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Title: What would it take for renewably powered electrosynthesis to displace petrochemical processes?

Abstract

Electrocatalytic transformation of carbon dioxide (CO 2) and water into chemical feedstocks offers the potential to reduce carbon emissions by shifting the chemical industry away from fossil fuel dependence. We arrange a technoeconomic and carbon emission analysis of possible products, offering targets that would need to be met for economically compelling industrial implementation to be achieved. We also provide a comparison of the projected costs and CO 2 emissions across electrocatalytic, biocatalytic, and fossil fuel–derived production of chemical feedstocks. We discover that for electrosynthesis to become competitive with fossil fuel–derived feedstocks, electrical-to-chemical conversion efficiencies need to reach at least 60%, and renewable electricity prices need to fall below 4 cents per kilowatt-hour. We report on the possibility of combining electro- and biocatalytic processes, using sequential upgrading of CO 2 as a representative case. We describe the technical challenges and economic barriers to marketable electrosynthesized chemicals.

Authors:
ORCiD logo [1];  [2];  [3]; ORCiD logo [4]; ORCiD logo [2]; ORCiD logo [5]
  1. Univ. of Toronto, ON (Canada); Stanford Univ., CA (United States); National Research Council Canada, Ottawa, ON (Canada)
  2. Stanford Univ., CA (United States); SLAC National Accelerator Lab., Menlo Park, CA (United States)
  3. Stanford Univ., CA (United States); SLAC National Accelerator Lab., Menlo Park, CA (United States); McMaster Univ., Hamilton, ON (Canada)
  4. TOTAL American Services Inc., Hopkinton, MA (United States)
  5. Univ. of Toronto, ON (Canada)
Publication Date:
Research Org.:
SLAC National Accelerator Lab., Menlo Park, CA (United States)
Sponsoring Org.:
USDOE Office of Science (SC), Basic Energy Sciences (BES) (SC-22); Natural Sciences and Engineering Council of Canada
OSTI Identifier:
1532511
Grant/Contract Number:  
AC02-76SF00515; SC0004993
Resource Type:
Accepted Manuscript
Journal Name:
Science
Additional Journal Information:
Journal Volume: 364; Journal Issue: 6438; Journal ID: ISSN 0036-8075
Publisher:
AAAS
Country of Publication:
United States
Language:
English
Subject:
32 ENERGY CONSERVATION, CONSUMPTION, AND UTILIZATION; 36 MATERIALS SCIENCE; 42 ENGINEERING

Citation Formats

De Luna, Phil, Hahn, Christopher, Higgins, Drew, Jaffer, Shaffiq A., Jaramillo, Thomas F., and Sargent, Edward H. What would it take for renewably powered electrosynthesis to displace petrochemical processes?. United States: N. p., 2019. Web. doi:10.1126/science.aav3506.
De Luna, Phil, Hahn, Christopher, Higgins, Drew, Jaffer, Shaffiq A., Jaramillo, Thomas F., & Sargent, Edward H. What would it take for renewably powered electrosynthesis to displace petrochemical processes?. United States. doi:10.1126/science.aav3506.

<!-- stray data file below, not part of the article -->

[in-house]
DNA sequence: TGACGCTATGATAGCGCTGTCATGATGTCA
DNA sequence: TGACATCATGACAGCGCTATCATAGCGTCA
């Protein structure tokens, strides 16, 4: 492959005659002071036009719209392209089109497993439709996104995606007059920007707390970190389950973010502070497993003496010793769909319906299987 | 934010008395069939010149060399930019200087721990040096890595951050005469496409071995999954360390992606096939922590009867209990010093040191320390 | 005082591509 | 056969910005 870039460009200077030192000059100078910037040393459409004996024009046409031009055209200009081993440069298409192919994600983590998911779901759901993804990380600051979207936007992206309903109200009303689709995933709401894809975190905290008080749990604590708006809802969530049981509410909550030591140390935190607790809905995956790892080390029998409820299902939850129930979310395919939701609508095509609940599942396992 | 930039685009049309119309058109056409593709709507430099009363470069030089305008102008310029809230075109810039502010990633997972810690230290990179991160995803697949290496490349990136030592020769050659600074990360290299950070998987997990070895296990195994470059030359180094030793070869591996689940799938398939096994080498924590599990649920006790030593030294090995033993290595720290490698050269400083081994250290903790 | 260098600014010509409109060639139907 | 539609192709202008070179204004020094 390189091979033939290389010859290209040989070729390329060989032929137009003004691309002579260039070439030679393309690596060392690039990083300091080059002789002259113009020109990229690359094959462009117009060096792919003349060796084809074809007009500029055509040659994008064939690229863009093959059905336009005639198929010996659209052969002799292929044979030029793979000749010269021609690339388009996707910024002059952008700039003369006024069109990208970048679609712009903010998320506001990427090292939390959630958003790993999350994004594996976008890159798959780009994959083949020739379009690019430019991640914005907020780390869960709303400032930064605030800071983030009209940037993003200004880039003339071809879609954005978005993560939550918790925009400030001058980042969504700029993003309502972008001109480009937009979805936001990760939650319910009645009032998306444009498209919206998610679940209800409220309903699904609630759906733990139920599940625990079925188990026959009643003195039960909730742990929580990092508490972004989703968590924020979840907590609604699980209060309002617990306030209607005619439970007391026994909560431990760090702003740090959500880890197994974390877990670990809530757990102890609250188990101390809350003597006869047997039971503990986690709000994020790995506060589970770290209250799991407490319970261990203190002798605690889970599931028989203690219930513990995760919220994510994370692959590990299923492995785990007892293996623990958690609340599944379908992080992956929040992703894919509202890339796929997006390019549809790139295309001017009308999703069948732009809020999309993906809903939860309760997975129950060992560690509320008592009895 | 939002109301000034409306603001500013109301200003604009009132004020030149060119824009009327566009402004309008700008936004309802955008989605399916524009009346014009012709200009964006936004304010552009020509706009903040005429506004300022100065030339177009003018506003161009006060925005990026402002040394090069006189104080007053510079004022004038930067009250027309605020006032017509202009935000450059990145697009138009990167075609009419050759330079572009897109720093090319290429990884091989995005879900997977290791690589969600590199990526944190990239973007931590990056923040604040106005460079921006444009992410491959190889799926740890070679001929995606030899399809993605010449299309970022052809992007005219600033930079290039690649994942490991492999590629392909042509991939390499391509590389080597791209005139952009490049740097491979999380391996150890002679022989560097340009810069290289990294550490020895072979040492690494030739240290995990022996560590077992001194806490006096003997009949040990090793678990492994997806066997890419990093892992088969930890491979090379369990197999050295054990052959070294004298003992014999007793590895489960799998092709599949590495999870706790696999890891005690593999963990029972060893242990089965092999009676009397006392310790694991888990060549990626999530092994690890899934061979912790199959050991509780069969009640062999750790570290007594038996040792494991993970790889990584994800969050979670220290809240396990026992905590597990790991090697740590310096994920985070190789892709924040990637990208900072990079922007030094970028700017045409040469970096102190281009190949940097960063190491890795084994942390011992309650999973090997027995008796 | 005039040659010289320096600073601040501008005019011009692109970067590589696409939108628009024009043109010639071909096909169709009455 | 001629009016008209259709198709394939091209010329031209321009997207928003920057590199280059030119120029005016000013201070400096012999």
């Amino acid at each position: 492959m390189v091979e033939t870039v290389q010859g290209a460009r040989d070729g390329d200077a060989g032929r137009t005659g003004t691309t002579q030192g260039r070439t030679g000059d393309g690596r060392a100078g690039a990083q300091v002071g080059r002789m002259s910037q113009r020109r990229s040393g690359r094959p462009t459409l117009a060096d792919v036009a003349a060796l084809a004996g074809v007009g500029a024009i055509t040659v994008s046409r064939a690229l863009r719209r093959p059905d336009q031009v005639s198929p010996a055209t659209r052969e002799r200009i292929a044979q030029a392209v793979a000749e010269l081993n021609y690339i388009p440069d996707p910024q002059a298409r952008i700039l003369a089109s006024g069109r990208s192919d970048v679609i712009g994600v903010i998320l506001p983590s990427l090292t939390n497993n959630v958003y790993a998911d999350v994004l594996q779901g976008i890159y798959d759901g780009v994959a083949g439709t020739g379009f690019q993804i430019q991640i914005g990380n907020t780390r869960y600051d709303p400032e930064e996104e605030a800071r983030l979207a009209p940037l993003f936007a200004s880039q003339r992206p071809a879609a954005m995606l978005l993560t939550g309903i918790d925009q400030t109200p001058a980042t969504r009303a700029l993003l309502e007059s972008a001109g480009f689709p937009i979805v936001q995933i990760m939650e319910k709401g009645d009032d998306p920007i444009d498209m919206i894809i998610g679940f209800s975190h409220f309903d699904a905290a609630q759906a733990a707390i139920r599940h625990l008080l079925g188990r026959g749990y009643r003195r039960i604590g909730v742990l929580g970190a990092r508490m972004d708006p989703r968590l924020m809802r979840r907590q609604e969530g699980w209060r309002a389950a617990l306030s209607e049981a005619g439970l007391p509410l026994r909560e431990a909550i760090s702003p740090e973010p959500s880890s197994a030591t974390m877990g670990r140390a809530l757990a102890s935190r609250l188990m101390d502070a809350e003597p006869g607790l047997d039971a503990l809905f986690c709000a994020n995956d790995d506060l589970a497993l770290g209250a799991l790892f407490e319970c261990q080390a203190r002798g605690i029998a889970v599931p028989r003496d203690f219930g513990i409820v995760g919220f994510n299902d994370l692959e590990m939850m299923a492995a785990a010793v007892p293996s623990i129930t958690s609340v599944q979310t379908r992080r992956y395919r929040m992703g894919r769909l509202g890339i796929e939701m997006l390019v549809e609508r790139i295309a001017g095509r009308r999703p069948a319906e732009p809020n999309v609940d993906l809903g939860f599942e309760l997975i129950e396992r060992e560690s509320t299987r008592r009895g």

De Luna, Phil, Hahn, Christopher, Higgins, Drew, Jaffer, Shaffiq A., Jaramillo, Thomas F., and Sargent, Edward H. Fri . "What would it take for renewably powered electrosynthesis to displace petrochemical processes?". United States. doi:10.1126/science.aav3506.
@article{osti_1532511,
title = {What would it take for renewably powered electrosynthesis to displace petrochemical processes?},
author = {De Luna, Phil and Hahn, Christopher and Higgins, Drew and Jaffer, Shaffiq A. and Jaramillo, Thomas F. and Sargent, Edward H.},
abstractNote = {Electrocatalytic transformation of carbon dioxide (CO2) and water into chemical feedstocks offers the potential to reduce carbon emissions by shifting the chemical industry away from fossil fuel dependence. We arrange a technoeconomic and carbon emission analysis of possible products, offering targets that would need to be met for economically compelling industrial implementation to be achieved. We also provide a comparison of the projected costs and CO2 emissions across electrocatalytic, biocatalytic, and fossil fuel–derived production of chemical feedstocks. We discover that for electrosynthesis to become competitive with fossil fuel–derived feedstocks, electrical-to-chemical conversion efficiencies need to reach at least 60%, and renewable electricity prices need to fall below 4 cents per kilowatt-hour. We report on the possibility of combining electro- and biocatalytic processes, using sequential upgrading of CO2 as a representative case. We describe the technical challenges and economic barriers to marketable electrosynthesized chemicals.},
doi = {10.1126/science.aav3506},
journal = {Science},
number = 6438,
volume = 364,
place = {United States},
year = {2019},
month = {4}
}

Journal Article:
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